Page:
My Experience with Driving and Multiple Sclerosis

After seven years, I am able to drive again (on good days).

Driving with Multiple Sclerosis
Driving with Multiple Sclerosis. Stephen Schauer / Getty Images

Way before I even started thinking about multiple sclerosis (MS) or had the symptoms that ultimately led to my diagnosis, I developed an abject fear of driving. I would blame it on jet lag, the glass of wine I had consumed the night before or dry contact lenses.

It was weird, as most of these symptoms are. I would get in the car and immediately feel anxious. I would press on, forcing myself to go places, even though I was terrified the whole time. I felt like I was in a video game, even when there were few other cars on the road and the pace was slow. A car switching lanes 100 yards ahead of me would tempt me to slam on the brakes, as it seemed like a collision was inevitable with such "reckless" and erratic drivers on the road. Approaching a traffic circle would be a gut-clenching nightmare of trying to find an opening, waiting too long, finally speeding out in front of traffic as someone honked and yelled.

Everybody that I mentioned this to had a diagnosis and advice. "You are just stressed." No, I really wasn't (besides the driving experience itself). "You need more sleep." No, I was sleeping fine. "You just have to keep practicing." I had been driving for 20 years at this point, so couldn't figure out what this one meant.

Once I got my MS diagnosis, about 6 months later, and learned a little more about this disease, things made a little more sense. I think what I was experiencing was a form of cognitive dysfunction, a slowing of information processing that made it difficult to integrate and make the hundreds of little microdecisions that are involved with driving.

I had a period of about 7 years when I really didn’t drive anywhere. It was really hard, as I was basically dependent on my husband to help me get-out-of-the-house things accomplished. I always felt slightly guilty asking him to take me somewhere—even though never seemed frustrated with me, often there were other things that he needed to be doing.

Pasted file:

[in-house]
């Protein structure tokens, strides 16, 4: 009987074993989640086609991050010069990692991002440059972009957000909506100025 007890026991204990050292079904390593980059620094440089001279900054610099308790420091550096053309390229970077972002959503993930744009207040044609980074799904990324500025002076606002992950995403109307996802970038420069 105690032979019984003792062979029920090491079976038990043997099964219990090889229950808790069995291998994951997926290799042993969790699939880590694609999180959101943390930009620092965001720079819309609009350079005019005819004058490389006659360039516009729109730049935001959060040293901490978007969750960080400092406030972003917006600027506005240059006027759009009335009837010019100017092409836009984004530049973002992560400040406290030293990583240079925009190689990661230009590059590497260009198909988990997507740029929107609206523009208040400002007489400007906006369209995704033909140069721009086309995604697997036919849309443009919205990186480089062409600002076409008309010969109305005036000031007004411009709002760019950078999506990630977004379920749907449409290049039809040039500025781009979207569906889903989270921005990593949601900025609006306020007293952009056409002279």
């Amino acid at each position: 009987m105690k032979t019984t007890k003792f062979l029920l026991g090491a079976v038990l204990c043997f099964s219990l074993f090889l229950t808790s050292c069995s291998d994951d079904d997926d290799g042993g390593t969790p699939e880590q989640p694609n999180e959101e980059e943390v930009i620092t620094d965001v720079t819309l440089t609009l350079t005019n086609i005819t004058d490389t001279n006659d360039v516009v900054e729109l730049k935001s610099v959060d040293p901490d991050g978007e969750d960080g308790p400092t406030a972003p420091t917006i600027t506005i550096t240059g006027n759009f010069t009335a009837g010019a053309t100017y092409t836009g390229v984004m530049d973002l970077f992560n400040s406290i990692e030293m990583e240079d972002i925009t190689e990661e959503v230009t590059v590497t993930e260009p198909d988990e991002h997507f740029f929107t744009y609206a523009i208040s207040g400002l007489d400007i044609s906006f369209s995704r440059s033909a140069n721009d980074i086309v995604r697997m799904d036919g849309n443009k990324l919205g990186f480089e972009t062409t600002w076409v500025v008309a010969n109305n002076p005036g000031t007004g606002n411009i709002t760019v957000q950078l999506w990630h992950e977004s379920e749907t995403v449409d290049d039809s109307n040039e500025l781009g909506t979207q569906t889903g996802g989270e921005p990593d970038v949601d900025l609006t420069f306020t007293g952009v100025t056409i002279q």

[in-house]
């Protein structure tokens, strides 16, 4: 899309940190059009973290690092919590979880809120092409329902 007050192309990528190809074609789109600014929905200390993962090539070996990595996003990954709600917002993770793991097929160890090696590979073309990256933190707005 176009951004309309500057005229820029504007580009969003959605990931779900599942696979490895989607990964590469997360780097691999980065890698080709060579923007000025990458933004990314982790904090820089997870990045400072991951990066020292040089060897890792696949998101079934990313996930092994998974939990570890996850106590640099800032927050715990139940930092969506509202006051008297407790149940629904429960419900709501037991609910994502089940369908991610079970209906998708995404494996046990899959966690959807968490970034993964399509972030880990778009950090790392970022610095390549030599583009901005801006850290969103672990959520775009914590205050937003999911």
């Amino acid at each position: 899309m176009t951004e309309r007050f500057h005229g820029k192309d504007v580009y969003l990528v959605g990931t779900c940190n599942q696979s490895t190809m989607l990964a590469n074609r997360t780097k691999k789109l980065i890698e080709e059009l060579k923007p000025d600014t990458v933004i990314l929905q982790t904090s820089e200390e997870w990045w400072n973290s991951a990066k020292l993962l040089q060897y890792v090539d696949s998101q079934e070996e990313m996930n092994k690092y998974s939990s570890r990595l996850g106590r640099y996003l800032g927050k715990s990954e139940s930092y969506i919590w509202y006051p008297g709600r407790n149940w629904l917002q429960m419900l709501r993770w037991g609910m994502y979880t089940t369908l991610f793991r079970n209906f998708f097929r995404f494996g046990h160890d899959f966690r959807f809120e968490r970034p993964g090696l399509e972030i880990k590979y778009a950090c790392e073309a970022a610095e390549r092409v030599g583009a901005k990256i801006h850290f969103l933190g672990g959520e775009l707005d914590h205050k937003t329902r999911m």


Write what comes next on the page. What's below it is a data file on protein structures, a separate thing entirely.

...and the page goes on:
These days, I do more driving. We got a different car that was smaller, but high enough off the ground, and had exceptional visibility. There are good times (driving-wise), where I will confidently navigate local streets (still no freeways for me) and feel like I am in control of my universe. On these days, I almost feel “normal"—I can get things done like a regular person, on my own schedule, and change my plans if I need to mid-trip.

There still in-between times, where I find myself halfway to my destination, realizing that maybe this isn't ideal. During these times, I keep a running mental dialogue going, telling myself that a traffic light is coming up and not to slam on the brakes if someone slows down way up ahead of me. I don’t play music and I don’t talk to any of the passengers in the car, which there rarely are.

Don't get me wrong - I do NOT drive if I feel the least bit anxious or am having any MS symptoms, such as paresthesia, a headache or extreme fatigue.

A Word from Verywell

Don't worry if you find driving difficult. One good idea is to do an MS inventory before driving. Ask yourself how you are feeling that day.

While disappointing, be proud of yourself staying home or allowing someone else to drive if you are not feeling right about getting behind the wheel—you are trusting your gut, being aware of your MS, and taking care of yourself.

Edited by Dr. Colleen Doherty, August 2nd 2016.

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